Chris Niccolls and Jordan Drake from the Camera Store in Canada look at a subject that does not get a lot of coverage typically – firmware updates.
For many years firmware updates in the photography industry were mostly tools for fixing bugs with cameras. Canon and Nikon never bothered to release much more than fixes for their cameras once you got them unless they felt there was something wrong with the camera (and even than fixes were not always very quick).
When mirrorless cameras started to appear things gradually started to chance. This is particularly true for Fujifim and to some extent Sony and Panasonic. Fujifilm realized pretty early on that in order to create brand loyalty it will need to keep its costumers happy – and what better way is their of keeping your costumers happy than updating their existing cameras with new useful features.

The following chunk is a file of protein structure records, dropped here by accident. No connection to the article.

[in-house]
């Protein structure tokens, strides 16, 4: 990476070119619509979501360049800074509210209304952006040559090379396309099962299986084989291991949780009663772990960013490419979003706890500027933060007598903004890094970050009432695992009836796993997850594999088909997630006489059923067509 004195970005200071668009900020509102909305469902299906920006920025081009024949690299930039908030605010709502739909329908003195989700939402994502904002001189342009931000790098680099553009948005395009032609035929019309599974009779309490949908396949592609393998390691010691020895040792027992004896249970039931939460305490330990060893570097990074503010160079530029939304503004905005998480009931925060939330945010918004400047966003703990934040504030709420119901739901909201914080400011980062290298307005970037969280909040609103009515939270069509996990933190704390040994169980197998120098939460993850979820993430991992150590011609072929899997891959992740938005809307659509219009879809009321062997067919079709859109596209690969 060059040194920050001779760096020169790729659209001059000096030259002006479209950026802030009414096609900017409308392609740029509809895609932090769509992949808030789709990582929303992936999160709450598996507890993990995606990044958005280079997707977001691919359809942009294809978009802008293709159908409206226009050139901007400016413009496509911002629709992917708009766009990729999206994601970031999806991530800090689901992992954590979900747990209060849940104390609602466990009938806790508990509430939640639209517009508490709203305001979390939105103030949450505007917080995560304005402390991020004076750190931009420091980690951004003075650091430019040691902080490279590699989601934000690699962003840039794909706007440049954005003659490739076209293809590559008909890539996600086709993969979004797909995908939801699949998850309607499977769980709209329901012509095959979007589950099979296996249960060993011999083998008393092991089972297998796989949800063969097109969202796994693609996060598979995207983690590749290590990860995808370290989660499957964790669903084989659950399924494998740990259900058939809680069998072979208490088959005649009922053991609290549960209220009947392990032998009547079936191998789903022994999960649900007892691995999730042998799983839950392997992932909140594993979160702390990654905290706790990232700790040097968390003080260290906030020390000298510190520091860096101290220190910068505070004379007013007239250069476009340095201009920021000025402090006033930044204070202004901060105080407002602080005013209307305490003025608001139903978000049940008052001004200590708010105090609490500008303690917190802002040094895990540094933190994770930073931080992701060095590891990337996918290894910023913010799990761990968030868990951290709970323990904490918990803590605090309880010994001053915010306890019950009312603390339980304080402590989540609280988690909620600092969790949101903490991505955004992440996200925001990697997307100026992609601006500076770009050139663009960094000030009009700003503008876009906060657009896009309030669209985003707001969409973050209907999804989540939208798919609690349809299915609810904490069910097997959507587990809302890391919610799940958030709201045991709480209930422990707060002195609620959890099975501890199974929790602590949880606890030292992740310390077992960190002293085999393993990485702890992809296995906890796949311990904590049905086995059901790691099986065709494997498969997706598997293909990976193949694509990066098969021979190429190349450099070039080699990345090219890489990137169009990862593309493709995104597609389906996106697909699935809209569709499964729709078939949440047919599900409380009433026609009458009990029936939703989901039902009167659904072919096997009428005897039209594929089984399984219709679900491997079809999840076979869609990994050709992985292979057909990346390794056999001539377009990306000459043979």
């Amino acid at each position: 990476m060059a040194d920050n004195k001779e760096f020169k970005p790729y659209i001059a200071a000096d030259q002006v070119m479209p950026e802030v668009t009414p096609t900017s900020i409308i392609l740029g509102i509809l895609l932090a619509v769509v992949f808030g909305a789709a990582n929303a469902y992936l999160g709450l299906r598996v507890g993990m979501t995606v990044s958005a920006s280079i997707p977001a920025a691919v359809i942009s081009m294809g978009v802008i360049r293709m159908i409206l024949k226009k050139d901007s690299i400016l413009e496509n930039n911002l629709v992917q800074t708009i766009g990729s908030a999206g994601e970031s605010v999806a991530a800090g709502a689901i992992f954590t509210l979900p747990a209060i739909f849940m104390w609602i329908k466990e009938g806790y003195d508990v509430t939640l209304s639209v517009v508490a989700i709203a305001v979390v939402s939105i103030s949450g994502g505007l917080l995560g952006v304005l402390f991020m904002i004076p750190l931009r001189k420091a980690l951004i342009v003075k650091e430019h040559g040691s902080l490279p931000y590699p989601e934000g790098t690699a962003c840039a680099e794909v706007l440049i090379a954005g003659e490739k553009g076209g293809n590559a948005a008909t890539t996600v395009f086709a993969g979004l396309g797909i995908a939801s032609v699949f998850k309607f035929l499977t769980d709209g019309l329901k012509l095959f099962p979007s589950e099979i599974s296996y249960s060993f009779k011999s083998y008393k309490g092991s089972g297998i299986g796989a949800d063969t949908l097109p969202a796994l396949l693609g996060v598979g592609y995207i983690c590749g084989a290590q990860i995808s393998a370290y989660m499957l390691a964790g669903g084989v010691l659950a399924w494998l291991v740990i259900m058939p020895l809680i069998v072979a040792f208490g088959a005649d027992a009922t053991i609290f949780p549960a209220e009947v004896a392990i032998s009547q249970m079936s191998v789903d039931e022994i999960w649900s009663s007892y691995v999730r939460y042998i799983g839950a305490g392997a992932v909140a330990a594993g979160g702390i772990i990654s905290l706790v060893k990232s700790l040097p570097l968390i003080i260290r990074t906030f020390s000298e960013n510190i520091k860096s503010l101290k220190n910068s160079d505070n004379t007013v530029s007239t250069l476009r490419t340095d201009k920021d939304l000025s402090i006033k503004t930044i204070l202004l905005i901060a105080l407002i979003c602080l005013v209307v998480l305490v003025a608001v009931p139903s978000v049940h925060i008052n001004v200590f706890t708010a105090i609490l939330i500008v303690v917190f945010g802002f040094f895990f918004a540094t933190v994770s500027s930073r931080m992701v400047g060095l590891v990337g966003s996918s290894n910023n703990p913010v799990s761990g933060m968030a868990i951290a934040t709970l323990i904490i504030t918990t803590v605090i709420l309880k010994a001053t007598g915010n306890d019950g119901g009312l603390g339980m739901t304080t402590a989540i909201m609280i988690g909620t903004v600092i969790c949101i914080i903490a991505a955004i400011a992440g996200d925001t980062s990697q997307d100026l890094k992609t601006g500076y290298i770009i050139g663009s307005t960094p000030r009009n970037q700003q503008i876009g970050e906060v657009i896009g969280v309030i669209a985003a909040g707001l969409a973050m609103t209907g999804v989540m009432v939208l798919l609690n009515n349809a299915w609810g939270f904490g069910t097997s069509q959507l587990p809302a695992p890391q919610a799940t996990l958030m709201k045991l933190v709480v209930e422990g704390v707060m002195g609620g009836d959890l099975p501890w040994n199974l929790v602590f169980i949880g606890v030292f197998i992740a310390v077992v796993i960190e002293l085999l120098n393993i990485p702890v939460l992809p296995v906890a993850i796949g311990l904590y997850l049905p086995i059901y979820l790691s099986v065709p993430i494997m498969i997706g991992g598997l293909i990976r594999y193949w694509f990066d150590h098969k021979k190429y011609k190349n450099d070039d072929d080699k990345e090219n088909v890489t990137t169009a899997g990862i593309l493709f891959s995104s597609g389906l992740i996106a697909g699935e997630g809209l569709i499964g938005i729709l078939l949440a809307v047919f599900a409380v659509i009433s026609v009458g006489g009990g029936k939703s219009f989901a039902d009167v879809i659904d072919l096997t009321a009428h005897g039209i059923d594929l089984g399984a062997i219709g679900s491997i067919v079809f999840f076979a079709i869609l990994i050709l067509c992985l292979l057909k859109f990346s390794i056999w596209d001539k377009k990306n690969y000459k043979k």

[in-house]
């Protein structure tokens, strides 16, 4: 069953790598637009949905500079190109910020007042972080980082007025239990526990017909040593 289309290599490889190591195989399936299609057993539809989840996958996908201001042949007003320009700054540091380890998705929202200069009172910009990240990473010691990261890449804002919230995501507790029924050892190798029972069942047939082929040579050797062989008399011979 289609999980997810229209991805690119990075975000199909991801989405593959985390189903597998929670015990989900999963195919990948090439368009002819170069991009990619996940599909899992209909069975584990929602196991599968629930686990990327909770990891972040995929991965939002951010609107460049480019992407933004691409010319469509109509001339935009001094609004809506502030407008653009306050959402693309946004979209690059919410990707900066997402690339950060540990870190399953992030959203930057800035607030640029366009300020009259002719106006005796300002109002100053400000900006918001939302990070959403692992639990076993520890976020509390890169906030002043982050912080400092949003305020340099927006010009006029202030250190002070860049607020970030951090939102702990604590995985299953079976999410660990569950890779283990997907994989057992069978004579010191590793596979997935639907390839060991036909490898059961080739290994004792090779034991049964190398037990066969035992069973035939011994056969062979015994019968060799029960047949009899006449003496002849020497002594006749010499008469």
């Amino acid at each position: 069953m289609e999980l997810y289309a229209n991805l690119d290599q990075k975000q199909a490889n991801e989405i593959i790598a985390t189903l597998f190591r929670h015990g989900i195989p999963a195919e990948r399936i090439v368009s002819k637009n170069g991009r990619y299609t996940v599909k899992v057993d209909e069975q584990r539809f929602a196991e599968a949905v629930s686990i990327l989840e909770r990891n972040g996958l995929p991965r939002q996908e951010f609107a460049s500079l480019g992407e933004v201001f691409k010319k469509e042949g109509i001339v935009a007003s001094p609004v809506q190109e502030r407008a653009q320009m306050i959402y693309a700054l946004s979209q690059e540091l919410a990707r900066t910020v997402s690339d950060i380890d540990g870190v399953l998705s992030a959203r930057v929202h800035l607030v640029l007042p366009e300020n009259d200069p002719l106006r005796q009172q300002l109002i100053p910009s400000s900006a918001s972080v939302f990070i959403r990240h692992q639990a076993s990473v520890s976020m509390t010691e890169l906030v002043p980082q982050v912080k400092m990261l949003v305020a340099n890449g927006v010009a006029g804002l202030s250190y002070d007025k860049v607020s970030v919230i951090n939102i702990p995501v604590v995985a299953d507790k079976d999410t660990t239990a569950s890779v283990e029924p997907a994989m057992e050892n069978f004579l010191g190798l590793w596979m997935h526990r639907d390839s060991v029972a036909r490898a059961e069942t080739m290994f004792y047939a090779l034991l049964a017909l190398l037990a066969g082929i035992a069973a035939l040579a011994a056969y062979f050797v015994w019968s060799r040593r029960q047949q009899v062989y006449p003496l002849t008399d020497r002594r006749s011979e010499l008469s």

Many of Fujifilm’s advanced cameras got a long series of firmware updates that didn’t just fix problems (although in many cases they did just that) but also added new functionalities. Now, we do have to admit that when released Fujifilm cameras typically have more bugs than other cameras we have used (surely more bugs than Nikon cameras for example). On the other hand after a year or a year and a half you get not just a more mature camera but one with many new and important features that you did not have initially.
To some extent this is also true for Samsung (with the NX1 and less so with a few other cameras) and Panasonic (mostly with the GH4). Sadly, Nikon and Canon still feel that they don’t need to add anything to their cameras through firmware and if users want new features they should just wait for a new camera (although again, to be fair most of Nikon/Canon DSLRs are more mature and less buggy when released).
So what is your take on this? do you prefer a more mature camera with less bugs but no features updates or a somewhat less mature camera which will improve over time and gain new features? (and why can’t we get both!?).
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